"What about the sailing Grandpa? That's the good part." Hal came close to the foot of the bed.

"Yes, tell us a Grandpa Harry sailing story. Tell us about Grandpa Harry sailing the Milky Way." Vinnie joined his brother. Hal climbed back onto the bed and Vinnie followed. "Tell us the one with Grandpa Harry sailing to the land of the egg people, or to the land of the tricky grown-ups, or the land of the dinosaurs..."

"Give me a message for Grandpa Harry. I'm going sailing with him soon." Vince struggled to get one arm around each boy.

"Ask him what really happened to the dinosaurs." Vinnie nestled into Vince.

Vivian and Violet looked at each other, then at Vince.

"He's tired now." Viv gently eased the two boys down. She picked up Hal. Vi picked up Vinnie.

"Kiss your Grandpa,' Viv said. Each woman held one child on either side of the dying man. They kissed him.

"How could they do this?" Rosemary screamed at Roy. The two stood in the living room by the enormous window. Isa had set a tray with tea and cookies on the coffee table alongside the ceramic dolphins. Hal and Vinnie sat on the floor on opposite sides of the table eating the cookies in silence.

"Get a hold of yourself, Ro. You're scaring the boys."

Vivian had returned to the Vince room to settle him into aloneness.

Violet crocheted a new red square.

"How could you let her read that terrible thing in front of the boys. How could she read it?"

Roy stepped back. "She's right over there. Why don't you ask her yourself? The boys heard their own tale, Ro. Their story about sailing." He spun around to face his Mother.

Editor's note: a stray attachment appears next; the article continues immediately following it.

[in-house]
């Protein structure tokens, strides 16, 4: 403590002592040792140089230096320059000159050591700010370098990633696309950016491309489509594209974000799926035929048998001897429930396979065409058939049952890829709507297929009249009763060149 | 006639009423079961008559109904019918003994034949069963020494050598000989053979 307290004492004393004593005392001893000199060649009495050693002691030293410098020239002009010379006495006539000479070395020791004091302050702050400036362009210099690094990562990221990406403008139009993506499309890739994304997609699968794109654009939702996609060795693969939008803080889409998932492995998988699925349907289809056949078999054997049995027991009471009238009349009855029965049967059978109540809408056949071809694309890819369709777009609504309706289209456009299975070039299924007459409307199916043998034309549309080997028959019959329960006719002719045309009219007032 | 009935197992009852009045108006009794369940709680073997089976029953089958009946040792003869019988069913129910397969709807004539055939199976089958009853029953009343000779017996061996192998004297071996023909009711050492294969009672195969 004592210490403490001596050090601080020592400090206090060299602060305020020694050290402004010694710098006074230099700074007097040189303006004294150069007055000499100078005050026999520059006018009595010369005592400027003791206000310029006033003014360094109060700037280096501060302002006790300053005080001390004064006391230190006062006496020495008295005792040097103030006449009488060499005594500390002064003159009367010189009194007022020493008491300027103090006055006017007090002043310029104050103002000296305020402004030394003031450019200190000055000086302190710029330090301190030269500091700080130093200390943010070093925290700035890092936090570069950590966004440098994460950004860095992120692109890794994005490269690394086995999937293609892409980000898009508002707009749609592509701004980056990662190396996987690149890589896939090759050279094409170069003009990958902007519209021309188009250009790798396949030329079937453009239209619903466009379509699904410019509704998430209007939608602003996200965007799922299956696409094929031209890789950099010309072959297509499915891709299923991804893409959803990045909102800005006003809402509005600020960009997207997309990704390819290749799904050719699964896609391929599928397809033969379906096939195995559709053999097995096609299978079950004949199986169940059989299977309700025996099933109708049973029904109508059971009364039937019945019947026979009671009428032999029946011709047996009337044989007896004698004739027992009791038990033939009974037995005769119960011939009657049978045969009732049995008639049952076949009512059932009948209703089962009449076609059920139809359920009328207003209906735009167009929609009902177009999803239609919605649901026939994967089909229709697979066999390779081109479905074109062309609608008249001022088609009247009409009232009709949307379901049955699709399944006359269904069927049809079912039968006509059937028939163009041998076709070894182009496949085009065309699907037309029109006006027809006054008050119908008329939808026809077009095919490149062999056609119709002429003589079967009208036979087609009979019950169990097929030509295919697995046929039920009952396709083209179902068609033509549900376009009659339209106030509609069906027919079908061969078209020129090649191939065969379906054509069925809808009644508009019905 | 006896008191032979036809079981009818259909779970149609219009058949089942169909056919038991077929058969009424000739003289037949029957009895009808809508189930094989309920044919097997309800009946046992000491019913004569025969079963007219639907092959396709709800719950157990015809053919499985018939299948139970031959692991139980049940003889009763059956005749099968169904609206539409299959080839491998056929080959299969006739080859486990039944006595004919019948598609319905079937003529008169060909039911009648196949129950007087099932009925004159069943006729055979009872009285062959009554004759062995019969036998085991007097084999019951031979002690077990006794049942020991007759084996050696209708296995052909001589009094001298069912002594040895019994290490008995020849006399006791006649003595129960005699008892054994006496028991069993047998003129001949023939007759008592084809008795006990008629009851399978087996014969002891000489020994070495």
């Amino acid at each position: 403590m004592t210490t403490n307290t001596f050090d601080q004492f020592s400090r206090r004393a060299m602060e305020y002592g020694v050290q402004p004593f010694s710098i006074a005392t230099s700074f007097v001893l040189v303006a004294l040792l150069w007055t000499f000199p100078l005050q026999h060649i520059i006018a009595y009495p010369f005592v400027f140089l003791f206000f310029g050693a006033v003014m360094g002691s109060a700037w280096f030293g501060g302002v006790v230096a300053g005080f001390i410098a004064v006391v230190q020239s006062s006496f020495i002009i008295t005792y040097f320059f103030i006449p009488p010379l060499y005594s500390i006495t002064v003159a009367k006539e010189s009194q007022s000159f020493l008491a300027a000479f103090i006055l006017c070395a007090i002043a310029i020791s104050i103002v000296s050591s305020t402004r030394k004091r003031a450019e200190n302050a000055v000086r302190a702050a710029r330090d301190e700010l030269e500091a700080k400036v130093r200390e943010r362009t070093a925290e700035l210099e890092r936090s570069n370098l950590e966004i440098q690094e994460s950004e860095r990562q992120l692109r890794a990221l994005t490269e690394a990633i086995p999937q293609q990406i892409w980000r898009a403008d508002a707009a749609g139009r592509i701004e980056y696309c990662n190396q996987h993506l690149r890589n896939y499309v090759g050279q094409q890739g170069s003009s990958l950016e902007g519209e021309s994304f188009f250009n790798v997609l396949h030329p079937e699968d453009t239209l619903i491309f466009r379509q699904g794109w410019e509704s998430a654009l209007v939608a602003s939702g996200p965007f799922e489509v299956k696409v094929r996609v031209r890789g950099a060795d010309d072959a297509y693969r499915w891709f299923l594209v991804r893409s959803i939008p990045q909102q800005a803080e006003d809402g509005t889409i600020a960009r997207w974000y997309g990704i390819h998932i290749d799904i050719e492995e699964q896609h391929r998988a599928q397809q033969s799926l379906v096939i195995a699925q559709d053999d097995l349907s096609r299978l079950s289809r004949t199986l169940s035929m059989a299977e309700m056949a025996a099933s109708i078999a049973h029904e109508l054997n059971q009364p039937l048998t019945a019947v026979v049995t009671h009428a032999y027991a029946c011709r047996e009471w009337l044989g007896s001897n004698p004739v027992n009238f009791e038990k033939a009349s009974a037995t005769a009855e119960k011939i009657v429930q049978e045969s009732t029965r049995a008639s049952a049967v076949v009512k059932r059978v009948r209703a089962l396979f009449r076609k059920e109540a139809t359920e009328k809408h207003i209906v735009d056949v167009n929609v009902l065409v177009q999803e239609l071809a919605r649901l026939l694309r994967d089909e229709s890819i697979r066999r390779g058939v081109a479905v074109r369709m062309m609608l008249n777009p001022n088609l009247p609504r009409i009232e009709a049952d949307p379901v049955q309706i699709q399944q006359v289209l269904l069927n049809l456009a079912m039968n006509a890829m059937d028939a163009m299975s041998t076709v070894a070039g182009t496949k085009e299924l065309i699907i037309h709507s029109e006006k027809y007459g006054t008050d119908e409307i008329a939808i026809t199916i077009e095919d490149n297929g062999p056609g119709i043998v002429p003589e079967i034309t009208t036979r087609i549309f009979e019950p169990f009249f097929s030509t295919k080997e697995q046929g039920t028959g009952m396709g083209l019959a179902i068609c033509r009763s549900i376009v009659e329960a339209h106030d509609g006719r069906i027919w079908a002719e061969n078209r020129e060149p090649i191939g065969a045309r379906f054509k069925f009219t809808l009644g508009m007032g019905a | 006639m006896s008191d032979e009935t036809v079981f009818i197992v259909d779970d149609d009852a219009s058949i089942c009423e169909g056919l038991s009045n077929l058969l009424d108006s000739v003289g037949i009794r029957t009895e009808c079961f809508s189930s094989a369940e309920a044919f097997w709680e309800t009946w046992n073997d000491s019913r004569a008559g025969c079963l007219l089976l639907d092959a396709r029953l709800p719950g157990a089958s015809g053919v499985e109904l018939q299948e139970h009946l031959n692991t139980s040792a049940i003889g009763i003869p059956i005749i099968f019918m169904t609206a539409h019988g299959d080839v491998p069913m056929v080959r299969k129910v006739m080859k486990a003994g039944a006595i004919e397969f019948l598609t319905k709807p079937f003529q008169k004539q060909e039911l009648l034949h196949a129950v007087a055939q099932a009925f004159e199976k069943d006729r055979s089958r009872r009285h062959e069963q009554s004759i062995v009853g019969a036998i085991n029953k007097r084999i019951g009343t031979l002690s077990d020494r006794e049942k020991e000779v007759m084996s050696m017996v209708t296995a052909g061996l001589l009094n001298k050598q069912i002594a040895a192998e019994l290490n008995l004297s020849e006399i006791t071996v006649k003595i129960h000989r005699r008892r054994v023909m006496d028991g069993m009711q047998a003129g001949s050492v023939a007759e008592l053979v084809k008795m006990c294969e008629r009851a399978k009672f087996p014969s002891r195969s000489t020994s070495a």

"What did you think you were doing, Violet?"

"Doing what Vince asked me to do."

"You mean what you're always doing."

She threw the crocheted square onto the carpet. "Drop it. Let it go now, Roy. You've got to let it go. you don't have to be so angry. You don't have to judge my life. It's mine. Even my mistakes are mine. You can choose to let it go."
Violet drew a square in the air with her hands. "You're a prisoner of your own small thinking. You avoid, just as Vince said. You didn't kill Harry. You're not responsible for his or my choices."
She drew him toward her. "Step out of it. Break away. You can choose to."
Ro tugged Roy back toward herself. "You want his approval? You people use each other to escape from your problems, to not confront them. You're advising him to get another woman on the side?" Ro was screaming. "Men have gotten away with this for centuries. Mistresses should have gone out when women's suffrage came in. We won't stop being oppressed by men until we stop colluding with their oppression."

Vivian stepped down into the living room and threw herself on the couch.

"Don't be a fool, Rosemary. There's a lot of room between one truth and the next and thank God for that. Vincent is sleeping."

She looked at Hal and Vinnie and the empty cookie plate. "Hey, Thing One and Thing Two, shall we read the Cat in the Hat?"

The boys rushed onto her lap.

"Why should one man have two such women?" Roy drew Ro to him and let her sob against his chest.

Vivian shut the door behind Roy, Ro and the twins. She leaned against it. She pounded on it with her fist.